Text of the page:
for the time will soon come when hobbits will shape the fortunes of all…

Anonymous asked: You play D&D? I seriously doubt that. I bet you don't even know what dice are.

thefingerfuckingfemalefury:

rabbitrecycle:

Wait wait wait so you’re telling me

That these things aren’t elaborately shaped slightly mathematical candies?

I’m still gunna check

shit

AS WE ALL KNOW, WE WOMEN CANNOT UNDERSTAND COMPLICATED THINGS LIKE DICE

ONLY MANLY MEN KNOW WHAT DICE ARE

ohsofili:

 I wonder if we’ll ever be put into songs or tales.

boromirs:

Have you ever been called home by the clear ringing of silver trumpets?

shinji420:

get this onto the tumblr radar

repress:

Do you ever want to talk to someone but

1) You feel like you’re bothering them or coming off clingy
2) You don’t have anything to say, you just want to talk to them
3) You don’t know how to hold a conversation to save your life 

gynocologist:

i never stop blogging even when im really upset i just sit there sobbing hitting buttons and reblogging everything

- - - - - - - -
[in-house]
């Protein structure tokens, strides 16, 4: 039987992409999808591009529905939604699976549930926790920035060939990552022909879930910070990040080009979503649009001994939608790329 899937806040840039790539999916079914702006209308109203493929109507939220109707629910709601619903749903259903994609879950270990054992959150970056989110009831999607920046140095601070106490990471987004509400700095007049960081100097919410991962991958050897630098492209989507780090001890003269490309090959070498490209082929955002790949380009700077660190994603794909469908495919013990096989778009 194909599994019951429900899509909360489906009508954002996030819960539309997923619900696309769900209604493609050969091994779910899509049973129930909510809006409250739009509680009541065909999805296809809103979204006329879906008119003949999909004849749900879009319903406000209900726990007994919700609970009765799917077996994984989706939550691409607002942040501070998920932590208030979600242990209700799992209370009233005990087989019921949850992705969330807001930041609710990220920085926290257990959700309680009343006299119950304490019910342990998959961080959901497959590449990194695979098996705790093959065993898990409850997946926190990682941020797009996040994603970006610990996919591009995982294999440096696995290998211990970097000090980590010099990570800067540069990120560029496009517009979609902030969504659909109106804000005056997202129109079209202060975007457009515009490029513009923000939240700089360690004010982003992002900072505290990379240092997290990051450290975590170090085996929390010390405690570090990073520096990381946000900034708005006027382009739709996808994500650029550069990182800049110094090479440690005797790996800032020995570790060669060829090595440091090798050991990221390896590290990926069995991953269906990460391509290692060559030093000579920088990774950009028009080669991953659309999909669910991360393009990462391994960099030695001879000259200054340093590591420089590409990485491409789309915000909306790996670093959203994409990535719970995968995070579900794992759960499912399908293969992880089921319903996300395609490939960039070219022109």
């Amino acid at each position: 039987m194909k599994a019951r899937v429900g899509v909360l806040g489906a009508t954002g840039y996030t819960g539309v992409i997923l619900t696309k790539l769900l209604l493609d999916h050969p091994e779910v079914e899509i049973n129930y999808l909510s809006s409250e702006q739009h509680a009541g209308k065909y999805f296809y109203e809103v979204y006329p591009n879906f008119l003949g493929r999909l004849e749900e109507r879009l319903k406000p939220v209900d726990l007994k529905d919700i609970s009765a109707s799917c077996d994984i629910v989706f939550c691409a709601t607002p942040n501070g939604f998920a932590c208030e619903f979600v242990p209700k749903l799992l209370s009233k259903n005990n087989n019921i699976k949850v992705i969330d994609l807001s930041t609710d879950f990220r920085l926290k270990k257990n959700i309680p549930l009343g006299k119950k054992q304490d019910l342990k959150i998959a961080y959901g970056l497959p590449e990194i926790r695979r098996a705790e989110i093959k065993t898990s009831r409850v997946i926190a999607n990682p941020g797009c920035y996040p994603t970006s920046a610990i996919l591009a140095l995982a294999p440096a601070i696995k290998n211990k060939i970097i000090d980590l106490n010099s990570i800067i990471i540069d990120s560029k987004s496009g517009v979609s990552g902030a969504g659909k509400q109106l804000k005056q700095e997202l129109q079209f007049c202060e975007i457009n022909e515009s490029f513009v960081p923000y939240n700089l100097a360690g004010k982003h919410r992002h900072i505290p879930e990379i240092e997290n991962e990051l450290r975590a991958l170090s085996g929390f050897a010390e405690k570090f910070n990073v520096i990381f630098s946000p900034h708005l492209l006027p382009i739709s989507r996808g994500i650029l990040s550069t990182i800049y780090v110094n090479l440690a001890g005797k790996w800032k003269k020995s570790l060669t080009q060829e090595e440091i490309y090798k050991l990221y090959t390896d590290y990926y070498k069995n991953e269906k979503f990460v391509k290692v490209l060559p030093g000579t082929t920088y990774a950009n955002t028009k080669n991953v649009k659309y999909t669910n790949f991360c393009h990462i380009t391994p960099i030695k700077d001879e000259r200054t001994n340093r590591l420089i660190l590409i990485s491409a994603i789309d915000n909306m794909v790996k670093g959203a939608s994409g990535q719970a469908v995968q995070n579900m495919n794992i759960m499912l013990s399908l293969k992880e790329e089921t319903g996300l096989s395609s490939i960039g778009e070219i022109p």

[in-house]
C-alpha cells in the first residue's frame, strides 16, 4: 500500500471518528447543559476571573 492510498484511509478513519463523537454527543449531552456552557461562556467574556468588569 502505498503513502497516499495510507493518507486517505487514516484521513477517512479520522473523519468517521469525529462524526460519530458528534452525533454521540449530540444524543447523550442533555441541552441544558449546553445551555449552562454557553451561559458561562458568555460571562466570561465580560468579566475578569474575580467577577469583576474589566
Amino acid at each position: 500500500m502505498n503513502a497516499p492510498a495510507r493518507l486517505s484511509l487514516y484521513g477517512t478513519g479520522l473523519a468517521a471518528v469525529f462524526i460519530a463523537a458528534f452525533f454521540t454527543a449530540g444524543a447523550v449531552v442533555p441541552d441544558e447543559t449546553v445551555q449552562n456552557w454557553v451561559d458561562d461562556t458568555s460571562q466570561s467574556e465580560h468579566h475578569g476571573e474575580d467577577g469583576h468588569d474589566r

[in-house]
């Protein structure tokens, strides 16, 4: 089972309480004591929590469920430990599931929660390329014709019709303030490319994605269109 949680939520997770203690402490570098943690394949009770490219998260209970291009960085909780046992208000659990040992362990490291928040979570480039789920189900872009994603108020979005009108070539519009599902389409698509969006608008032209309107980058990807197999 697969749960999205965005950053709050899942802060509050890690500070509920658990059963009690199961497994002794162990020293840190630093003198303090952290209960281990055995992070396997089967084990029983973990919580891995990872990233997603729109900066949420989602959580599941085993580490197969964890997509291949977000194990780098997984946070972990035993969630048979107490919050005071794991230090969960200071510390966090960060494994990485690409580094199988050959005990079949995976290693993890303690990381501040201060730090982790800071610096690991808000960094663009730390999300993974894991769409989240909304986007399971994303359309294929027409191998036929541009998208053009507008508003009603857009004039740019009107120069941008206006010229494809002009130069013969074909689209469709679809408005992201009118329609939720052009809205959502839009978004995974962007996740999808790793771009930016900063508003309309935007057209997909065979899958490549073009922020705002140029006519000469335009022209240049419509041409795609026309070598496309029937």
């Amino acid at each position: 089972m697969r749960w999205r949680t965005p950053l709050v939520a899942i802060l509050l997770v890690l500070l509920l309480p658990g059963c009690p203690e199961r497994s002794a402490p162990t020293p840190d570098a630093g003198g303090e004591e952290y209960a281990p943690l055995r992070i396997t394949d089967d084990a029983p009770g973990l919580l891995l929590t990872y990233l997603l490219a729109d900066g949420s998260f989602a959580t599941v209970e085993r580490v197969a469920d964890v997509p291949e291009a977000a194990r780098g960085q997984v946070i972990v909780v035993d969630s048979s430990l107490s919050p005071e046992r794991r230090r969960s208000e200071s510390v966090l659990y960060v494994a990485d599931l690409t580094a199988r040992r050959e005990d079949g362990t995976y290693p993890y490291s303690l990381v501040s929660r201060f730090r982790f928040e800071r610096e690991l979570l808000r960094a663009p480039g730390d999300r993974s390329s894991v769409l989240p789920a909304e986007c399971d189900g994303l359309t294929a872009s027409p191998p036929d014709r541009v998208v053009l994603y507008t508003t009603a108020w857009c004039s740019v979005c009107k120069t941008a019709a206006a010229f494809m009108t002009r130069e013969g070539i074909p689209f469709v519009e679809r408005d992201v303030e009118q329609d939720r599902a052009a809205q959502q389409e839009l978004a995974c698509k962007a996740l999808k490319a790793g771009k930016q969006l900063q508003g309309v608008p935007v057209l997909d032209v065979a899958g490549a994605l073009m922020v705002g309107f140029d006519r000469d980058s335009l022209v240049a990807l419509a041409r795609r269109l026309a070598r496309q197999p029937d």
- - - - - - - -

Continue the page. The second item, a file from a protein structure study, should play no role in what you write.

angrypickle:

reunitingmerthur:

What I want to know is how that:

image

image

Turned into this:

image

image

LIKE WHAMBAM THOSE MUSCLES.

magic

the destiny of a great kingdom can rest on those shoulders damn

sugaryumyum:

Harnaam was just 11 years old when the beard started appearing and she spent her teenage years desperately trying to remove it. She would try to remove it by waxing twice a week.

The primary school teaching assistant endured vile abuse at school and would be stared at in the street.  She became so self conscious she refused to leave her house, except to go to lessons. At her lowest point she began self harming and even considered taking her own life.

 But at the age of 16, she found the courage to accept her facial hair after being baptised as a Sikh.  The religion dictates that the body should be left in its natural state and body hair must be left to grow.

Harnaam was determined to show that she was beautiful no matter what she looked like.

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